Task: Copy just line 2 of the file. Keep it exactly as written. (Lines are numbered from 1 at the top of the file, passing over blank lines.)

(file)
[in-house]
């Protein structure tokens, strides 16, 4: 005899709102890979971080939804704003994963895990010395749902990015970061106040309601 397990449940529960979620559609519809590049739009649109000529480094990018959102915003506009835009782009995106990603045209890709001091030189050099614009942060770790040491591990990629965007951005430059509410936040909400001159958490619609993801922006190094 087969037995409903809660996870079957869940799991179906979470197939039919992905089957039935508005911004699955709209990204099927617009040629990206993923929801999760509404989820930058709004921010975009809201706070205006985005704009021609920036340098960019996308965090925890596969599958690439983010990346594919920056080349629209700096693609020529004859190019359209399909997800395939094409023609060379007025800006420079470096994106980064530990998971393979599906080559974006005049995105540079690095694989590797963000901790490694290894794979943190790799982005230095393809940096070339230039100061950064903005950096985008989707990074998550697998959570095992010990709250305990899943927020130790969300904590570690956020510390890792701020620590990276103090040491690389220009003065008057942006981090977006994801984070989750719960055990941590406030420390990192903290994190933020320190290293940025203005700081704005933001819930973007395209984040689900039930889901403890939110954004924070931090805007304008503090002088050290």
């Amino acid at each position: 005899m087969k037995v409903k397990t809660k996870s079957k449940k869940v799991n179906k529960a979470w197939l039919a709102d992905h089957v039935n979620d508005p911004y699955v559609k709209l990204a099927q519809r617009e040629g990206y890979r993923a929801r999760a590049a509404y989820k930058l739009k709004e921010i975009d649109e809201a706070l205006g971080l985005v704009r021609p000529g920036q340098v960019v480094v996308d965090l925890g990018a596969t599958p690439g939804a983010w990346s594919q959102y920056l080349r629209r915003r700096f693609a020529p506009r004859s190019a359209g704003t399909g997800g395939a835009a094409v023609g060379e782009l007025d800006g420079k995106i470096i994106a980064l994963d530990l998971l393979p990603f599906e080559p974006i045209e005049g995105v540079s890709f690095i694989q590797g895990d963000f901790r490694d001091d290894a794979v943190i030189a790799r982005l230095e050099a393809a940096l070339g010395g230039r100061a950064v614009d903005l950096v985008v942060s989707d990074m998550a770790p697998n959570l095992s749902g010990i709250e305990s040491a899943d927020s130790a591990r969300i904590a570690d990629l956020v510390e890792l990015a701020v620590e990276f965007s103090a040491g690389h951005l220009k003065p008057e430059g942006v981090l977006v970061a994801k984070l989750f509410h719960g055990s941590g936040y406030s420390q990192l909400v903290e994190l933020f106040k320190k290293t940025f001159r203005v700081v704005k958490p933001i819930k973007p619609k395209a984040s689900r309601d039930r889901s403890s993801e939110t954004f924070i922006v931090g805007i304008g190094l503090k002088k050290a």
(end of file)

């Protein structure tokens, strides 16, 4: 005899709102890979971080939804704003994963895990010395749902990015970061106040309601 397990449940529960979620559609519809590049739009649109000529480094990018959102915003506009835009782009995106990603045209890709001091030189050099614009942060770790040491591990990629965007951005430059509410936040909400001159958490619609993801922006190094 087969037995409903809660996870079957869940799991179906979470197939039919992905089957039935508005911004699955709209990204099927617009040629990206993923929801999760509404989820930058709004921010975009809201706070205006985005704009021609920036340098960019996308965090925890596969599958690439983010990346594919920056080349629209700096693609020529004859190019359209399909997800395939094409023609060379007025800006420079470096994106980064530990998971393979599906080559974006005049995105540079690095694989590797963000901790490694290894794979943190790799982005230095393809940096070339230039100061950064903005950096985008989707990074998550697998959570095992010990709250305990899943927020130790969300904590570690956020510390890792701020620590990276103090040491690389220009003065008057942006981090977006994801984070989750719960055990941590406030420390990192903290994190933020320190290293940025203005700081704005933001819930973007395209984040689900039930889901403890939110954004924070931090805007304008503090002088050290």